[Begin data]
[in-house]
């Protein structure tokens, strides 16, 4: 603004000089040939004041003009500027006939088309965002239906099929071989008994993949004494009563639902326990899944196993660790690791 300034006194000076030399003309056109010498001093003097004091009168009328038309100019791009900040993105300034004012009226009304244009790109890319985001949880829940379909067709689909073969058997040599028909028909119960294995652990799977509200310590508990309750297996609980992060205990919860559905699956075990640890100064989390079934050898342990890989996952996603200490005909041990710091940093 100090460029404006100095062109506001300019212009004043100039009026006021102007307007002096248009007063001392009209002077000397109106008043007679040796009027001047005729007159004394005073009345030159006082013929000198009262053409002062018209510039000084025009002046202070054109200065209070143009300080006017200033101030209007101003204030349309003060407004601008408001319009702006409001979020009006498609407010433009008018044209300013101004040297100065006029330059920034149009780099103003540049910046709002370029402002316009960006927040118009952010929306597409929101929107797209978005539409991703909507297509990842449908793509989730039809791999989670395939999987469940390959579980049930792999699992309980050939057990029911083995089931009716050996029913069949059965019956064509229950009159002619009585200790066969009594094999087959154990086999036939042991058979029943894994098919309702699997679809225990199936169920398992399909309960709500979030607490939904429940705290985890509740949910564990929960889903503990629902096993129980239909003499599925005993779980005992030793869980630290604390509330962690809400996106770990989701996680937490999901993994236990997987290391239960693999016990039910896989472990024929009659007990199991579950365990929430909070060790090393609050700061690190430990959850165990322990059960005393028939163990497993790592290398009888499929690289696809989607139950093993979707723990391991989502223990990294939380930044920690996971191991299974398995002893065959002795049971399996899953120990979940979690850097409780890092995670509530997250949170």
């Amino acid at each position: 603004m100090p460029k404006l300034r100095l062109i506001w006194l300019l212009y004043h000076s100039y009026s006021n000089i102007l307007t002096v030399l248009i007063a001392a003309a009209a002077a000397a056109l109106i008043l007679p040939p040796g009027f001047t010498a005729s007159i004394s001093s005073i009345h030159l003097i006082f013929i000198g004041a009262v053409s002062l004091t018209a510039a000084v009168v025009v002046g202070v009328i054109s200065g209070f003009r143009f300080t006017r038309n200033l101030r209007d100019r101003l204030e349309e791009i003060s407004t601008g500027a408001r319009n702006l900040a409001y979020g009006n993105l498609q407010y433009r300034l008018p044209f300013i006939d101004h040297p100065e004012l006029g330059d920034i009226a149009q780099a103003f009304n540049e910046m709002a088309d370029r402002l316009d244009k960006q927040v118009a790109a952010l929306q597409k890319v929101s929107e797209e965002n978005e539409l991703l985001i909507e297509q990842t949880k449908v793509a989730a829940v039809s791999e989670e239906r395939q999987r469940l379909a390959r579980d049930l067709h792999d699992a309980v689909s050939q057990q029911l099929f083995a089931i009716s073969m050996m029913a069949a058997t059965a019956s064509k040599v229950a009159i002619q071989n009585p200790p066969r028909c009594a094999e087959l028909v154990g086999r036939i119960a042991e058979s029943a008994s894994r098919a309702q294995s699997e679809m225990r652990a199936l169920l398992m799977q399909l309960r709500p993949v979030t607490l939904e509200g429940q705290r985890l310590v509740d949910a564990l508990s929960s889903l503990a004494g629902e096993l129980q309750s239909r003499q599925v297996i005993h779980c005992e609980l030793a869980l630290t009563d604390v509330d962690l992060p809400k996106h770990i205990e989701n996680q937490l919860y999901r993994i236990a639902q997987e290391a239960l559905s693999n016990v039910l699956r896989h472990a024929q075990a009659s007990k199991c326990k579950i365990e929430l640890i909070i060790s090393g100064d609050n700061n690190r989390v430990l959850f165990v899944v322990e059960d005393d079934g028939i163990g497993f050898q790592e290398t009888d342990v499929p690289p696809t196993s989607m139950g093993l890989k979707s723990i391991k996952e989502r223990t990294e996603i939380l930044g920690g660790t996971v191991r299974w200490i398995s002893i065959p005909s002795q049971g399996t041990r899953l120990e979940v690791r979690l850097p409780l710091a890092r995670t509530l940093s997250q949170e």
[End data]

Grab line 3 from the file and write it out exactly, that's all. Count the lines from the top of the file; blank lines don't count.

């Amino acid at each position: 603004m100090p460029k404006l300034r100095l062109i506001w006194l300019l212009y004043h000076s100039y009026s006021n000089i102007l307007t002096v030399l248009i007063a001392a003309a009209a002077a000397a056109l109106i008043l007679p040939p040796g009027f001047t010498a005729s007159i004394s001093s005073i009345h030159l003097i006082f013929i000198g004041a009262v053409s002062l004091t018209a510039a000084v009168v025009v002046g202070v009328i054109s200065g209070f003009r143009f300080t006017r038309n200033l101030r209007d100019r101003l204030e349309e791009i003060s407004t601008g500027a408001r319009n702006l900040a409001y979020g009006n993105l498609q407010y433009r300034l008018p044209f300013i006939d101004h040297p100065e004012l006029g330059d920034i009226a149009q780099a103003f009304n540049e910046m709002a088309d370029r402002l316009d244009k960006q927040v118009a790109a952010l929306q597409k890319v929101s929107e797209e965002n978005e539409l991703l985001i909507e297509q990842t949880k449908v793509a989730a829940v039809s791999e989670e239906r395939q999987r469940l379909a390959r579980d049930l067709h792999d699992a309980v689909s050939q057990q029911l099929f083995a089931i009716s073969m050996m029913a069949a058997t059965a019956s064509k040599v229950a009159i002619q071989n009585p200790p066969r028909c009594a094999e087959l028909v154990g086999r036939i119960a042991e058979s029943a008994s894994r098919a309702q294995s699997e679809m225990r652990a199936l169920l398992m799977q399909l309960r709500p993949v979030t607490l939904e509200g429940q705290r985890l310590v509740d949910a564990l508990s929960s889903l503990a004494g629902e096993l129980q309750s239909r003499q599925v297996i005993h779980c005992e609980l030793a869980l630290t009563d604390v509330d962690l992060p809400k996106h770990i205990e989701n996680q937490l919860y999901r993994i236990a639902q997987e290391a239960l559905s693999n016990v039910l699956r896989h472990a024929q075990a009659s007990k199991c326990k579950i365990e929430l640890i909070i060790s090393g100064d609050n700061n690190r989390v430990l959850f165990v899944v322990e059960d005393d079934g028939i163990g497993f050898q790592e290398t009888d342990v499929p690289p696809t196993s989607m139950g093993l890989k979707s723990i391991k996952e989502r223990t990294e996603i939380l930044g920690g660790t996971v191991r299974w200490i398995s002893i065959p005909s002795q049971g399996t041990r899953l120990e979940v690791r979690l850097p409780l710091a890092r995670t509530l940093s997250q949170e």